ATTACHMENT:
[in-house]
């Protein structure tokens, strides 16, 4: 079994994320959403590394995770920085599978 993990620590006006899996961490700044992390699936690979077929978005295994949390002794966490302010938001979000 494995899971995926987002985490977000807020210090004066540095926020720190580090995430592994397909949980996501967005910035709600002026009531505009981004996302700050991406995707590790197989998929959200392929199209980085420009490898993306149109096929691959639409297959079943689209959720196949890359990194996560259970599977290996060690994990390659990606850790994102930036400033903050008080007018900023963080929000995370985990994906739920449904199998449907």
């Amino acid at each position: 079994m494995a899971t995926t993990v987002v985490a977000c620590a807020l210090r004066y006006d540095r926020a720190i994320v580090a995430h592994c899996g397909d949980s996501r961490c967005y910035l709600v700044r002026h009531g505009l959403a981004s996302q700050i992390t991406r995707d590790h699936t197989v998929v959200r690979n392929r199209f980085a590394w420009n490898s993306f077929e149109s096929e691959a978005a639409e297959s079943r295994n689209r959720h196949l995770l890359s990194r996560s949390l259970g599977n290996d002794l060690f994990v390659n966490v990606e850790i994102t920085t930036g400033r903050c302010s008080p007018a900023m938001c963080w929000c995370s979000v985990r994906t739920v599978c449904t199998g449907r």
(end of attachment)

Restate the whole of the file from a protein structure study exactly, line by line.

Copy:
[in-house]
């Protein structure tokens, strides 16, 4: 079994994320959403590394995770920085599978 993990620590006006899996961490700044992390699936690979077929978005295994949390002794966490302010938001979000 494995899971995926987002985490977000807020210090004066540095926020720190580090995430592994397909949980996501967005910035709600002026009531505009981004996302700050991406995707590790197989998929959200392929199209980085420009490898993306149109096929691959639409297959079943689209959720196949890359990194996560259970599977290996060690994990390659990606850790994102930036400033903050008080007018900023963080929000995370985990994906739920449904199998449907």
């Amino acid at each position: 079994m494995a899971t995926t993990v987002v985490a977000c620590a807020l210090r004066y006006d540095r926020a720190i994320v580090a995430h592994c899996g397909d949980s996501r961490c967005y910035l709600v700044r002026h009531g505009l959403a981004s996302q700050i992390t991406r995707d590790h699936t197989v998929v959200r690979n392929r199209f980085a590394w420009n490898s993306f077929e149109s096929e691959a978005a639409e297959s079943r295994n689209r959720h196949l995770l890359s990194r996560s949390l259970g599977n290996d002794l060690f994990v390659n966490v990606e850790i994102t920085t930036g400033r903050c302010s008080p007018a900023m938001c963080w929000c995370s979000v985990r994906t739920v599978c449904t199998g449907r």